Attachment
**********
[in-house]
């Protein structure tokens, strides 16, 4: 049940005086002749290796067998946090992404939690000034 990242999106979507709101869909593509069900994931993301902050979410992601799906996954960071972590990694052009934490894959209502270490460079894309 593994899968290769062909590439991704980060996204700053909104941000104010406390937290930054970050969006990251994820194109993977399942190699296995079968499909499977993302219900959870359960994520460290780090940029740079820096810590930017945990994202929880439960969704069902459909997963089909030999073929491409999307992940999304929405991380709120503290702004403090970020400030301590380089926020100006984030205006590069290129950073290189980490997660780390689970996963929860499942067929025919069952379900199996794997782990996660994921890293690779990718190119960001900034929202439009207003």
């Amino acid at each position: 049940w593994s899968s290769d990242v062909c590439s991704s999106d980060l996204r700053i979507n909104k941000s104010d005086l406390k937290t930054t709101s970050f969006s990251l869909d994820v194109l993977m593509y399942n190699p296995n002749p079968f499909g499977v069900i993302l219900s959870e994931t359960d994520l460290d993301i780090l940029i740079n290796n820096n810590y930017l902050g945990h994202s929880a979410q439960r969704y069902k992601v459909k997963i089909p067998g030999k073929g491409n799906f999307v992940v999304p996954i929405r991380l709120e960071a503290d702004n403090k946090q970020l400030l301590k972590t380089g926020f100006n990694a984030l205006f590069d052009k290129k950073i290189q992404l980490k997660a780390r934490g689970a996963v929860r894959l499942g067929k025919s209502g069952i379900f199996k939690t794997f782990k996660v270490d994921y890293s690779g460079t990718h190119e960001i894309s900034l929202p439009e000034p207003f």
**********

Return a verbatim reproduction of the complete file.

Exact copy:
[in-house]
């Protein structure tokens, strides 16, 4: 049940005086002749290796067998946090992404939690000034 990242999106979507709101869909593509069900994931993301902050979410992601799906996954960071972590990694052009934490894959209502270490460079894309 593994899968290769062909590439991704980060996204700053909104941000104010406390937290930054970050969006990251994820194109993977399942190699296995079968499909499977993302219900959870359960994520460290780090940029740079820096810590930017945990994202929880439960969704069902459909997963089909030999073929491409999307992940999304929405991380709120503290702004403090970020400030301590380089926020100006984030205006590069290129950073290189980490997660780390689970996963929860499942067929025919069952379900199996794997782990996660994921890293690779990718190119960001900034929202439009207003």
């Amino acid at each position: 049940w593994s899968s290769d990242v062909c590439s991704s999106d980060l996204r700053i979507n909104k941000s104010d005086l406390k937290t930054t709101s970050f969006s990251l869909d994820v194109l993977m593509y399942n190699p296995n002749p079968f499909g499977v069900i993302l219900s959870e994931t359960d994520l460290d993301i780090l940029i740079n290796n820096n810590y930017l902050g945990h994202s929880a979410q439960r969704y069902k992601v459909k997963i089909p067998g030999k073929g491409n799906f999307v992940v999304p996954i929405r991380l709120e960071a503290d702004n403090k946090q970020l400030l301590k972590t380089g926020f100006n990694a984030l205006f590069d052009k290129k950073i290189q992404l980490k997660a780390r934490g689970a996963v929860r894959l499942g067929k025919s209502g069952i379900f199996k939690t794997f782990k996660v270490d994921y890293s690779g460079t990718h190119e960001i894309s900034l929202p439009e000034p207003f």